It’s February 2, 2020 — or Super Bowl Sunday — when more than 100 million people will view the most-anticipated American football game in which the San Francisco 49ers and the Kansas City Chiefs will battle for the Lombardi Trophy at the Hard Rock Stadium in Miami, Florida.
It’s big money for the National Football League (NFL), which owns the trademark Super Bowl and earns tens of millions of dollars from sponsorships each year. The NFL and its 32 franchise teams accrued more than US$1.47 billion in sponsorship revenue during the 2019/20 season, nearly six per cent more than the US$1.39 billion generated the previous year. More than 350 new sponsorship deals were signed over the course of the season adding to the roughly 1,500 existing partnerships.
The NFL also received a significant boost from the gambling industry, benefitting from the relaxed sports betting laws in the USA that now allow for casino partnerships and deals with fantasy sports and betting providers.
Advertising is another big revenue stream. Television networks like CBS, Fox and NBC pay big bucks to the NFL for broadcast packages. Fox sold out all their advertising slots before December 2019, paying the NFL approximately US$1.1billion for its rights package, including Sunday Games, a share of “Thursday Night Football”, and its place in Super Bowl broadcast rotation.
With approximately US$5.5 million for a 30-second spot, television stations make their fair share of profit too as companies pay megabucks to air their commercials during the Super Bowl. Additionally, it’s an election year in the US and the campaigns for Donald Trump and Mike Bloomberg have shelled out millions for commercials this year.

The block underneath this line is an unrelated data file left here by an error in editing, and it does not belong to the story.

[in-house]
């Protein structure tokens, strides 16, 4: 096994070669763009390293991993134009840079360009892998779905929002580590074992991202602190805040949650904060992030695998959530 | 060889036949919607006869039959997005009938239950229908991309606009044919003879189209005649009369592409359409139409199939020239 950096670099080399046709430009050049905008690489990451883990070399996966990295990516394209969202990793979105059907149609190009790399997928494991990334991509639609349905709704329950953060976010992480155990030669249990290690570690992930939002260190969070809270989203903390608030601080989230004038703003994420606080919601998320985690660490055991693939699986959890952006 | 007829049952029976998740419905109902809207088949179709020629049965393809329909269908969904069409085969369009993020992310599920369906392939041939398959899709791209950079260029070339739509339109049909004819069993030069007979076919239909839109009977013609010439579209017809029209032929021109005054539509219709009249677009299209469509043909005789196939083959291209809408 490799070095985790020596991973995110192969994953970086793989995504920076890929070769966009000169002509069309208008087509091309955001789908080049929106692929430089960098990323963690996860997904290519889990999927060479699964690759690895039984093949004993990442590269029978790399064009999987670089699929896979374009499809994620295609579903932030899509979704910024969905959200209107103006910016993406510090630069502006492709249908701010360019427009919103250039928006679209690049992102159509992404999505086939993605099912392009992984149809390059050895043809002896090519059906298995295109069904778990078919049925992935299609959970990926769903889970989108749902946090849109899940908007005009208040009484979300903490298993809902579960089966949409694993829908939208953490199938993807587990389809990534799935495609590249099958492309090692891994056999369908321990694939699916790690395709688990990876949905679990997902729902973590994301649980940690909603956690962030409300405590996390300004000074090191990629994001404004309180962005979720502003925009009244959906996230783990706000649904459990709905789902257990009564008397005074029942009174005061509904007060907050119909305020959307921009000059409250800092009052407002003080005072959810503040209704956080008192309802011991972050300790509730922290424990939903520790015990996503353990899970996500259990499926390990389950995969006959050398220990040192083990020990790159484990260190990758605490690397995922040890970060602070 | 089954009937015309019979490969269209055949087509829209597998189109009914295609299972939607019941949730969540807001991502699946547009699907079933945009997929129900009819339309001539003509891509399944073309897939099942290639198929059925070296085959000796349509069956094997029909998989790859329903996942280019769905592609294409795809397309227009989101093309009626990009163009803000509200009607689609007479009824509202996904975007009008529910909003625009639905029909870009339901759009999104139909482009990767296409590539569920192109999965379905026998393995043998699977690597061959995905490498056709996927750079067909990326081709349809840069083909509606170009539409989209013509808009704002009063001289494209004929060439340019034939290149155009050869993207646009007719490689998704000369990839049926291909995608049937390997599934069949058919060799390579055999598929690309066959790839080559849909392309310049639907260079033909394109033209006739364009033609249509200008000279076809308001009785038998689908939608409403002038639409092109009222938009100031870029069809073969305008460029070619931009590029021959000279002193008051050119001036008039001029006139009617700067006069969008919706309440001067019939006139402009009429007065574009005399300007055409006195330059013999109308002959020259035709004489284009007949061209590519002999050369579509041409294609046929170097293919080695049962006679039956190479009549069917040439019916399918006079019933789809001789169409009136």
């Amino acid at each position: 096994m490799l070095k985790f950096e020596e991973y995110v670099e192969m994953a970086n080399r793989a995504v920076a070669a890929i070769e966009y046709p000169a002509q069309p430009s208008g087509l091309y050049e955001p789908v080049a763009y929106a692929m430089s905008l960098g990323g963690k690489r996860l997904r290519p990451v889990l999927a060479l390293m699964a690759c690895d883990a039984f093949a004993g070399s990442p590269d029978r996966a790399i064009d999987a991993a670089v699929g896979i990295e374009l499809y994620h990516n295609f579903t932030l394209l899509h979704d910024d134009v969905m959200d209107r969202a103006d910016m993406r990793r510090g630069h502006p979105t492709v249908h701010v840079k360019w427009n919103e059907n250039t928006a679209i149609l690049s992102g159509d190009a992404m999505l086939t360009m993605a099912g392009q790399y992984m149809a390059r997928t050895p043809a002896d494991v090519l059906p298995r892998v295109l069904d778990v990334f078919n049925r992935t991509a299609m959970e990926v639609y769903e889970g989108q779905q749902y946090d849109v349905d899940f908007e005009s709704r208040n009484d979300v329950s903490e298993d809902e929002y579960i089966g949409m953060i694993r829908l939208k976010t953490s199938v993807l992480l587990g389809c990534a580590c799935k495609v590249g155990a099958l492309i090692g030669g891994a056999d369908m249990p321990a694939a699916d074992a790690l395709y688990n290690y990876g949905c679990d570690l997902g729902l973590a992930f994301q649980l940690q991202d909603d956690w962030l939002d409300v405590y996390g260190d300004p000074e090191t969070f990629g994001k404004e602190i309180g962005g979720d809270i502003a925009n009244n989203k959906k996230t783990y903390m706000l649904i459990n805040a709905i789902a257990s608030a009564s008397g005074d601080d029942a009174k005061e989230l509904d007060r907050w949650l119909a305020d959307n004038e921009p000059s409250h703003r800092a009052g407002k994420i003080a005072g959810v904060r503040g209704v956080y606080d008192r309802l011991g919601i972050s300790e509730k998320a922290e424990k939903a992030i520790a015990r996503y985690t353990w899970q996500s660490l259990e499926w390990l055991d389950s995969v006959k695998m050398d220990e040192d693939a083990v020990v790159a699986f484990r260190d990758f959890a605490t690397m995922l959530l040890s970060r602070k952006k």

Last year costs ranged between US$5.1million and US$5.3 million. Super Bowl typically airs approximately 42 commercials, most being 30 seconds, some 15-second spots, and others as long as a minute. Among the top advertisers at the Super Bowl this year are Porsche, New York Life Insurance and FaceBook.
The hospitality industry also does well during the annual Super Bowl. The restaurant and bar industry, hotels and entertainment venues are among the big winners. Event marketers also host special Super Bowl events while on-line advertisers circumvent the expensive television advertising and capitalise on people tuning in on their phones to check social media during commercial breaks.
The entertainment industry cashes in too. The Super Bowl Music Festival at the American Airlines Arena in Miami featured major concerts January 30 to February 1, 2020, with popular artists like Khaled, Meek Mill, Guns and Roses, Snoop Dogg, Maroon 5 with Dan+Shay. Ticket prices ranged from US$35 to US$125 depending on the show.
But let’s not forget the real “stars” of the Super Bowl — the players. Last year the winners of the Super Bowl made an estimated US$112,000 each while their opponents made US$56,000 each. Referees earned between US$4,000 and US$10,000 per game.
And what about those people making the trek to Miami for the game? Tickets to the Super Bowl are traditionally the most expensive costs associated with experiencing the sporting event. Prices may fluctuate as the game approaches, but it could take as much as US$64,000 for a seat at the 50-yard line or between US$5,000 and US$6,000 for the average seat in the upper-end zone, for instance.
Hotel rooms range from US$279 per night for a two-star property, US$450 per night for a three-star hotel, and US$880 per night for a four-star accommodation. Airfares are also high with the average fare from San Francisco to Miami, for example, ranging from US$900 and up.
Fans from over 15 countries and 49 states have purchased tickets to watch Super Bowl 54. An estimated 100 million people overall will view the game.